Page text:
Today in the best-of blog circus, I’ll be covering my top 5 recommended books of 2011! These books weren’t necessarily my favorites, but they’re easily the novels that I talked up more than any others.
5. Divergent by Veronica Roth
Because of The Hunger Games, this was pretty much the year of the dystopian. As a YA author, I get asked about comp titles to big, buzzed books a lot. If you recall my review of Divergent earlier this year, I didn’t think it was perfect, particularly in the world building department. However, what it was, instead, was solid. It has the same heavy emphasis on action as The Hunger Games, the same potential appeal to a cross-gender audience. And unlike some dystopian titles, it’s grown in esteem for me as time’s gone on. The reason was largely Tris, a strong sympathetic heroine who was very realistically rendered. Despite its flaws, I’d easily recommend Divergent to any dystopian reader–and frequently do!
Like Divergent, this title was one I frequently recommended to dystopian readers. It’s the beautiful prose and daring concept that distinguishes it from most dystopian titles for me–the story of a girl kidnapped into a plural marriage. Though, like Divergent, the world building wasn’t quite airtight, it nevertheless is a beautiful, lyrical, and absorbing read.
3. Imaginary Girls by Nova Ren Suma
As an MFA grad, I frequently get asked about the literary merit of YA novels. It’s books like Imaginary Girls that prove to me that YA writers deserve literary props. Beautifully written, flawlessly conceived, and incredibly spooky, Imaginary Girls is a title that should work for any reader of adult lit fic in a pinch.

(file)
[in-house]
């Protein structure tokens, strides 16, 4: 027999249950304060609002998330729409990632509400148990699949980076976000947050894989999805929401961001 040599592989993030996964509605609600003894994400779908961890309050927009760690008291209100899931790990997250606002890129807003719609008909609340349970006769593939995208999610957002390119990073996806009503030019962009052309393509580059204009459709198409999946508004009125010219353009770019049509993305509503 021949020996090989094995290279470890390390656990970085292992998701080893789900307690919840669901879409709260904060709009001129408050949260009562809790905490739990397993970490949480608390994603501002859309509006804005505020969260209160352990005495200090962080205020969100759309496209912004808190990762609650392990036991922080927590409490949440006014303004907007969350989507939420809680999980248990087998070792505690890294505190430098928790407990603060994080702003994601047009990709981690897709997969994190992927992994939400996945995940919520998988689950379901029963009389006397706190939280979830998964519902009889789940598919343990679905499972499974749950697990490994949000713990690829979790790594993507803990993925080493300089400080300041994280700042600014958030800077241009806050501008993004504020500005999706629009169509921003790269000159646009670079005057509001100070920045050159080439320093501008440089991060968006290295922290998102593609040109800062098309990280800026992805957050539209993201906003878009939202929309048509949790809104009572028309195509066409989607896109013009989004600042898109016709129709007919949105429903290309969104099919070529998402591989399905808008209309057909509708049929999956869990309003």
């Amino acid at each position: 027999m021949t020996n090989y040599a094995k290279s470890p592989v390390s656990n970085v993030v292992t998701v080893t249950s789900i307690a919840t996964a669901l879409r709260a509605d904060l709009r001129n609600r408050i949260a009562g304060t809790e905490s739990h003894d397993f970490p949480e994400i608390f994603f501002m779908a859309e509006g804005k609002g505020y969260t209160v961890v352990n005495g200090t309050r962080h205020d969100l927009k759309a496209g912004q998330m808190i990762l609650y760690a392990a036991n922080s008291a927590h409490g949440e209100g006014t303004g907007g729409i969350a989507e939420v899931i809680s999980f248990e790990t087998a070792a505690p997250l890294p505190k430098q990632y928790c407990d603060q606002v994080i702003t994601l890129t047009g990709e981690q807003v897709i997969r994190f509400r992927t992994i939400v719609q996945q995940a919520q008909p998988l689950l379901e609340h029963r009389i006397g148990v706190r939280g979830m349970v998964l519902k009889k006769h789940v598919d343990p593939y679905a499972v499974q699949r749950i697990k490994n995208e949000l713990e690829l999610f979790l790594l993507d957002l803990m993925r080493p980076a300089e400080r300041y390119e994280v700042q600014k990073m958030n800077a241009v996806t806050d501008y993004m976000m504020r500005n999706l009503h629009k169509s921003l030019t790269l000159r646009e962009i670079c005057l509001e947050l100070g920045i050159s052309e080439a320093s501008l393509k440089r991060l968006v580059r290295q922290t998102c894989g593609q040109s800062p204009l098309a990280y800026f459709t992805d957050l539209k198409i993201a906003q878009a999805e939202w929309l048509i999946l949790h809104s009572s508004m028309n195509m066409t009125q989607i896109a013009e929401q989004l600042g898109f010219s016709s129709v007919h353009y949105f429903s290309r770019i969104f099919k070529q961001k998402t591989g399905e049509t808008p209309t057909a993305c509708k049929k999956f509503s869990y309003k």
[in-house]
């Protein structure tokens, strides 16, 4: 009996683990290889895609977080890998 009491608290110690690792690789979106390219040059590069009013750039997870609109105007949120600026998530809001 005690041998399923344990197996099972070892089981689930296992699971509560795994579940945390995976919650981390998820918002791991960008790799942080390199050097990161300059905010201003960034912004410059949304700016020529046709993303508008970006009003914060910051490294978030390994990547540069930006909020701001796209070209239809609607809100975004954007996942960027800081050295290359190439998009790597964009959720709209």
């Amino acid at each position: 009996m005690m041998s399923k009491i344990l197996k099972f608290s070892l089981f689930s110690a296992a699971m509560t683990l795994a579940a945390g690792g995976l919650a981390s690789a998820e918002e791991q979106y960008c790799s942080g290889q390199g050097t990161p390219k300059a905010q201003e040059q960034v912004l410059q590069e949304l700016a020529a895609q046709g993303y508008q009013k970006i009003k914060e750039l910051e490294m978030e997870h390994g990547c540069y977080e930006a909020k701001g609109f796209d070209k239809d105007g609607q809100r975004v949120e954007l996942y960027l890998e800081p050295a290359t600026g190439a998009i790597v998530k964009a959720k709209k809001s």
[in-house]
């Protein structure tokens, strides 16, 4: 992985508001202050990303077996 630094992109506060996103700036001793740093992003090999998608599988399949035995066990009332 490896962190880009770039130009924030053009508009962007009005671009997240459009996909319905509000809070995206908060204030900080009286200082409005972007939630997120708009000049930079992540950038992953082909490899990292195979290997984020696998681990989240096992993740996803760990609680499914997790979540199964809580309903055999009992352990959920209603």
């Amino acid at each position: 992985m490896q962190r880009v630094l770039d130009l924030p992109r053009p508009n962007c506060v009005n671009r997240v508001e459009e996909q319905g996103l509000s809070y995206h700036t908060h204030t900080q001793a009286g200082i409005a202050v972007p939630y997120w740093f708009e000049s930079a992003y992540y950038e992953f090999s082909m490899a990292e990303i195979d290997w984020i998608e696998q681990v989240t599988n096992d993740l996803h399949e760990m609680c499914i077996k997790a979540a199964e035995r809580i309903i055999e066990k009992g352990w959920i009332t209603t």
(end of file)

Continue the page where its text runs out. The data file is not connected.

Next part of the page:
This is yet another title I frequently pitch to readers of The Hunger Games–and one that I feel doesn’t get nearly enough press. The Knife of Never Letting Go is a complex science fiction story with incredible concepts underlying the adventure plot. With mysterious aliens, talking animals, and psychic men populating his world, Ness proves that YA readers can handle complexity in science fiction.
1. Across the Universe by Beth Revis
2011 saw quite a bit of whining about how little YA SF is out there. And every single time, I found myself countering: pick up Beth Revis. Across the Universe is classic space opera, and enormously successful space opera, at that. This unsettling, ambitious book is one that should be on every sci-fi reader’s radar.
Check out what other writers recommended in 2011!
[Caroline Richmond] [Corrine Jackson] [Erin Bowman] [Kaitlin Ward] [Kate Hart] [Kathleen Peacock] [Kirsten Hubbard] [Kristen Halbrook] [Kristin Otts] [Lee Bross] [Lindsey Roth Culli] [Phoebe North] [Sarah Enni] [Stephanie Keuhn] [Sumayyah Doud] [Veronica Roth]